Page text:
Earlier this season, I took in a game at Lakeside Field. Danielle Spencer, a senior on the squad, was kind enough to speak with me about all things Northwestern lacrosse.
Hilary: Lacrosse is traditionally known as an east coast sport. While Chicago is often regarded as a very sports-centric city at both the professional and collegiate level, lacrosse is not really big here. Coming from New York, do you find any significant difference in playing lacrosse here in the Midwest, or has the program's success eliminated that?
Danielle: I have not seen too much of a difference, mostly because all of the teams we play and many of my teammates are from the east coast. Our coaching staff has really made an effort to recruit girls from all over the country though, so each year our team gets more geographically diverse and our style has moved somewhat away from the east coast style.
Hilary: Since your freshman season in 2007, Northwestern has been both the defending ALC and NCAA champion. Has the incredible and perennial success of the program put more pressure on your shoulders as a player to repeat, or has it given you confidence that the squad can overcome anything in its way?
Danielle: I think that because of our past successes people put a lot more pressure on us, but it is something that we try not think about. Obviously our main goal is to win a national championship, but we focus on taking each day one at a time, one practice at a time, and we try to never think about our past success. As soon as you start thinking about the past, another team is right behind you ready to bring you down.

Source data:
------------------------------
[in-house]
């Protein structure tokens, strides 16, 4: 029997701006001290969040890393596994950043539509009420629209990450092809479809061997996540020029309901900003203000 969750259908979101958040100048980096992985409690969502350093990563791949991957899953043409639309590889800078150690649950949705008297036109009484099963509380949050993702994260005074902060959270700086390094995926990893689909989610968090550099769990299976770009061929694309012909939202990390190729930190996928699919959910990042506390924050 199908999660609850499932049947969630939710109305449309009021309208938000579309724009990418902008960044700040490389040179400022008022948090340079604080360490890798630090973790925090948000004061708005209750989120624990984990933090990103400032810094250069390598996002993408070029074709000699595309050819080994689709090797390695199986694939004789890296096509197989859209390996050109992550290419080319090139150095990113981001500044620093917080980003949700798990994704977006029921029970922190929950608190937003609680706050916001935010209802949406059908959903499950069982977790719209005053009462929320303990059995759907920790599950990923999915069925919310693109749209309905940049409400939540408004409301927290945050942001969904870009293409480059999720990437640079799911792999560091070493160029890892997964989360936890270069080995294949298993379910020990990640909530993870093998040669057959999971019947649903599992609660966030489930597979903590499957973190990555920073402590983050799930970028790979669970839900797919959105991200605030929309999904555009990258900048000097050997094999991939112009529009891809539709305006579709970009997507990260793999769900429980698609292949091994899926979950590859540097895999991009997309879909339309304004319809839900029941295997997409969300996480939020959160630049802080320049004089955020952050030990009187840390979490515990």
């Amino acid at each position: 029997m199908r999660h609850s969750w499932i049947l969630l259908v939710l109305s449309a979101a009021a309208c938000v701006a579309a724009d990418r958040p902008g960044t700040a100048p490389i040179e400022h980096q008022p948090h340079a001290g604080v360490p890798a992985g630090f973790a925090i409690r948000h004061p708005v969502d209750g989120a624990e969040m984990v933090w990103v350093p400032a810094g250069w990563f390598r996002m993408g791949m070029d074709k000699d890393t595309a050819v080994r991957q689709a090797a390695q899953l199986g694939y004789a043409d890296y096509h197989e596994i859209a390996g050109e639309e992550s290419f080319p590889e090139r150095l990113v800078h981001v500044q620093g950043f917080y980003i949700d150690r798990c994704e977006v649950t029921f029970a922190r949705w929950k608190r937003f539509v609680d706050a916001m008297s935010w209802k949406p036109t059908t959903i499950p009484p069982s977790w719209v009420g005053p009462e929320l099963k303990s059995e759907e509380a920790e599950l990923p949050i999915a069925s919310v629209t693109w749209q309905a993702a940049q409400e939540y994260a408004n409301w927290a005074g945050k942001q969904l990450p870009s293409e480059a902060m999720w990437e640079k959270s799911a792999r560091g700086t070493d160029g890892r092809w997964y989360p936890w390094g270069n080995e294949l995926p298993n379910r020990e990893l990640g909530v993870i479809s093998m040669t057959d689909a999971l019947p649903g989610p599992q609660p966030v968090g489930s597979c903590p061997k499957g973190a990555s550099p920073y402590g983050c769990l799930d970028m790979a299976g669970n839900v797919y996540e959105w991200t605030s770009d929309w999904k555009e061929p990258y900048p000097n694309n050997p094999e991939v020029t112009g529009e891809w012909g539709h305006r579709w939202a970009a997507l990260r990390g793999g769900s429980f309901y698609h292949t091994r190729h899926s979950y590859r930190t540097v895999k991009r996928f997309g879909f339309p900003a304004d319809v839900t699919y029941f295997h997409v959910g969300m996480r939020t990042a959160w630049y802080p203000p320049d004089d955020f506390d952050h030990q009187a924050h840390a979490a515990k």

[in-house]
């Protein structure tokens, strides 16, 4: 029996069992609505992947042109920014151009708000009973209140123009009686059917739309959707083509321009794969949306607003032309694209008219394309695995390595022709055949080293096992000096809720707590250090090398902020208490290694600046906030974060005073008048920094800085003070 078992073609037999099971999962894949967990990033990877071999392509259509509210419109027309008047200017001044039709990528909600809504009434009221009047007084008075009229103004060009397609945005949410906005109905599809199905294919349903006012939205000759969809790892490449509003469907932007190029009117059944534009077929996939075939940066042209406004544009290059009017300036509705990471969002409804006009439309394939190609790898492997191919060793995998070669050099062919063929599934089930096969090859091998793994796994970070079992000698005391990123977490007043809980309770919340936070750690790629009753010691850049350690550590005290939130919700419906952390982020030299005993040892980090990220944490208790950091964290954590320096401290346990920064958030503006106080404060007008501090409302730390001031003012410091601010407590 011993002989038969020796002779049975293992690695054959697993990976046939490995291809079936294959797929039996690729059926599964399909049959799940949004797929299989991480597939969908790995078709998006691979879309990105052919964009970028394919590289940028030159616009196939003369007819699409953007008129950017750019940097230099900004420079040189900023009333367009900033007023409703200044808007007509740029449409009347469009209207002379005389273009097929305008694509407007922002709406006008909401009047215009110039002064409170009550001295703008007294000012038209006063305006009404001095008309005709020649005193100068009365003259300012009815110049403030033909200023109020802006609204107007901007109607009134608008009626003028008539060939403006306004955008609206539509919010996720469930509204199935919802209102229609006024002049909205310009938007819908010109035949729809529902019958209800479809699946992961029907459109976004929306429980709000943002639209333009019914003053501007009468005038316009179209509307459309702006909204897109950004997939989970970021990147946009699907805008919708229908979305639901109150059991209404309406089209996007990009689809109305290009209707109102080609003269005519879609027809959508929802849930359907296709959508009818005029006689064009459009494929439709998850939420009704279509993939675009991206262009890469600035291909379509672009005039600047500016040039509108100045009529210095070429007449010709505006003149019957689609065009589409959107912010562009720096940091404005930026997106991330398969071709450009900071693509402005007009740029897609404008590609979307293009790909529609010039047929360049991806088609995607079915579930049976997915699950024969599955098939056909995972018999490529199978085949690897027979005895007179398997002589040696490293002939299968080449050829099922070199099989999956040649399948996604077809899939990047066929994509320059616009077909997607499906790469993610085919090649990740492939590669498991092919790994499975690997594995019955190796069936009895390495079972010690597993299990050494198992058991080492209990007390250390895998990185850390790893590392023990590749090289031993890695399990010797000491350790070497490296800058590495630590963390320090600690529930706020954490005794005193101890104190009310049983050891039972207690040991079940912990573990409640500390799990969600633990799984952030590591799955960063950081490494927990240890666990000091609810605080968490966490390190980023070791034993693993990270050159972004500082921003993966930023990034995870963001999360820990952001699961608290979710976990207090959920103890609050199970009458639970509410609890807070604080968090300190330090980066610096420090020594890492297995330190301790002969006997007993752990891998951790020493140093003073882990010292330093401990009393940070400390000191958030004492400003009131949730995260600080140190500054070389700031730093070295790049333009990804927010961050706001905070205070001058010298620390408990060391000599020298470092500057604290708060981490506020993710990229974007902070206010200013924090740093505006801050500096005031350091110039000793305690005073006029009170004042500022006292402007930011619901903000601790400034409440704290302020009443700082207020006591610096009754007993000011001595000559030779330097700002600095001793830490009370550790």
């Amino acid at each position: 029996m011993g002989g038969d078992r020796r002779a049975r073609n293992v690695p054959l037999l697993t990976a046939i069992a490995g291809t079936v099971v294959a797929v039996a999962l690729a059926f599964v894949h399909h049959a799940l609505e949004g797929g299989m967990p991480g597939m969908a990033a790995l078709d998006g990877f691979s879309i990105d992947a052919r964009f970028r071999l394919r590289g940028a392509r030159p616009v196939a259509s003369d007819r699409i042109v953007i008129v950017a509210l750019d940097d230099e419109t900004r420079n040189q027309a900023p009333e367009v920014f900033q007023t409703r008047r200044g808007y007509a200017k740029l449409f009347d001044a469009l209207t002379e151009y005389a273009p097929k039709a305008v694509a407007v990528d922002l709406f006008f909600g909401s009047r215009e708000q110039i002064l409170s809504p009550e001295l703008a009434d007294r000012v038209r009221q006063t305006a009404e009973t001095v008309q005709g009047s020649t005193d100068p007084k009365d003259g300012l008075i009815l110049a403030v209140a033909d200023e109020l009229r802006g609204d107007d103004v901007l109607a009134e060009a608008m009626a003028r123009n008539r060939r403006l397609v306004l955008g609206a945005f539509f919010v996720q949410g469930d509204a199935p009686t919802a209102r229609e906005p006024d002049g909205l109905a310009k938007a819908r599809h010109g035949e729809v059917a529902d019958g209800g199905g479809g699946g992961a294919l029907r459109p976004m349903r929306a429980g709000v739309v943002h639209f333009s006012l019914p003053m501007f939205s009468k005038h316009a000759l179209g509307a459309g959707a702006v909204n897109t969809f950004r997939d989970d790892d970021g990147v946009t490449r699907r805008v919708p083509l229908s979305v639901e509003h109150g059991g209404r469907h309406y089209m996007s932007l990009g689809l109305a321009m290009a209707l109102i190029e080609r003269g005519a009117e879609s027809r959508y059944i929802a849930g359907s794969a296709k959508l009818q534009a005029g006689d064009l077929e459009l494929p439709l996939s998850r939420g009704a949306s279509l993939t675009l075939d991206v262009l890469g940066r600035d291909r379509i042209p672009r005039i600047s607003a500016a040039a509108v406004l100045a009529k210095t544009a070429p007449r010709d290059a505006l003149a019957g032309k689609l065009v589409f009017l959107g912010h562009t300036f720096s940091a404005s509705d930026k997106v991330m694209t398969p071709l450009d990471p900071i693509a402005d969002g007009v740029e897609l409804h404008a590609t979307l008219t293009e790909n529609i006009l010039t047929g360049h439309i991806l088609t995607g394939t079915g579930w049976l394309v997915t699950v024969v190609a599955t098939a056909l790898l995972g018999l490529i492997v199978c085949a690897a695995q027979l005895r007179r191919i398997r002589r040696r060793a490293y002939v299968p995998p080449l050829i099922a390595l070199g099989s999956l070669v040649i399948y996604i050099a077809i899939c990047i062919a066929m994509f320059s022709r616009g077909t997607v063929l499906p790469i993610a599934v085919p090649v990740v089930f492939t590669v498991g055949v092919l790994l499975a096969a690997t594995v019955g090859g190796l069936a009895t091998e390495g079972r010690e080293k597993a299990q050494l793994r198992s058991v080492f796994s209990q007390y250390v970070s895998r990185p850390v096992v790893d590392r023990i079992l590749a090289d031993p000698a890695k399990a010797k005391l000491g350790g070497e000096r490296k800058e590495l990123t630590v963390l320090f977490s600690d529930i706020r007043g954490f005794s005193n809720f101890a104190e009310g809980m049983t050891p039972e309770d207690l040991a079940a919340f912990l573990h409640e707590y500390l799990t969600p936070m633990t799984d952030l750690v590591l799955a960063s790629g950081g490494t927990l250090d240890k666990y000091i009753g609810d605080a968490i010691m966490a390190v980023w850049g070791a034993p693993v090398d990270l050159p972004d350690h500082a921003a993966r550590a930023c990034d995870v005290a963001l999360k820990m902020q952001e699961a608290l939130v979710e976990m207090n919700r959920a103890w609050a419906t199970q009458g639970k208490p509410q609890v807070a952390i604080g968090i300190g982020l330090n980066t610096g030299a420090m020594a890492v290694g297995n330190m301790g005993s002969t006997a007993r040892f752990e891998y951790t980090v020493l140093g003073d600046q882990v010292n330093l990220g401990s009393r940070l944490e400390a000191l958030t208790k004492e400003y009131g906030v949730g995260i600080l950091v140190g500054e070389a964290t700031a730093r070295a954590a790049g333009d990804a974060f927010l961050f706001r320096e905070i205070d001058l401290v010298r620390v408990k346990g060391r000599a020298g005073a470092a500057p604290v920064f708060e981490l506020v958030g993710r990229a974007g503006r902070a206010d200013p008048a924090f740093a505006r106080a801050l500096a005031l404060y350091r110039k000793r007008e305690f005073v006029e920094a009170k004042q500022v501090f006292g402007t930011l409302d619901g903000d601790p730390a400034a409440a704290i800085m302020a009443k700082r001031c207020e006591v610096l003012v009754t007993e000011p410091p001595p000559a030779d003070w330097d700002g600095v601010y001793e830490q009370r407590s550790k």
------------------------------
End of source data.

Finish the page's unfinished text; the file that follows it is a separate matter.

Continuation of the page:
Where we get our confidence from is the practice setting, not through our games. We try to have our own teammates be our toughest competitors, so we like to think that the harder we work in practice and the success that we have there will transfer over to the games. Our goal is that every time we step onto the game field, we will have complete confidence because we will know that nothing that game will be more mentally or physically challenging than what we have already endured in practice.
Hilary: The team lost quite a few strong players after last season, including the all-time NCAA assists leader, Hannah Nielsen. The team seems to be very young in general, with underclassmen now looking to start at attack, midfield, and keeper. In football, it's often the case that it's difficult to predict the season performance of a young squad, as they usually haven't yet developed good team chemistry. Do you think the youth of the lacrosse team this year is an asset or hurdle for the program in its title defense?
Danielle: I think that our youth is an asset. Our freshman and other less experienced players bring a new energy and level of competitiveness to practice every day, and it keeps things fun and exciting. Also, because of our youth, everyone is competing for starting positions daily, so it keeps the practice setting intense.
We never try to think of our youth as a hurdle; we feel that anytime we make an excuse that "we are young, so it is OK that we made X,Y, Z mistakes" that we are doing just that-making excuses. We have high expectations for our younger players and expect that every time they walk onto the field they will act and play like they are experienced leaders.
Hilary: Off the field, the Northwestern women's lacrosse team is part of quite a special charitable endeavor. Can you say a few words about what it means to the members of the team to be involved with the Friends of Jaclyn organization?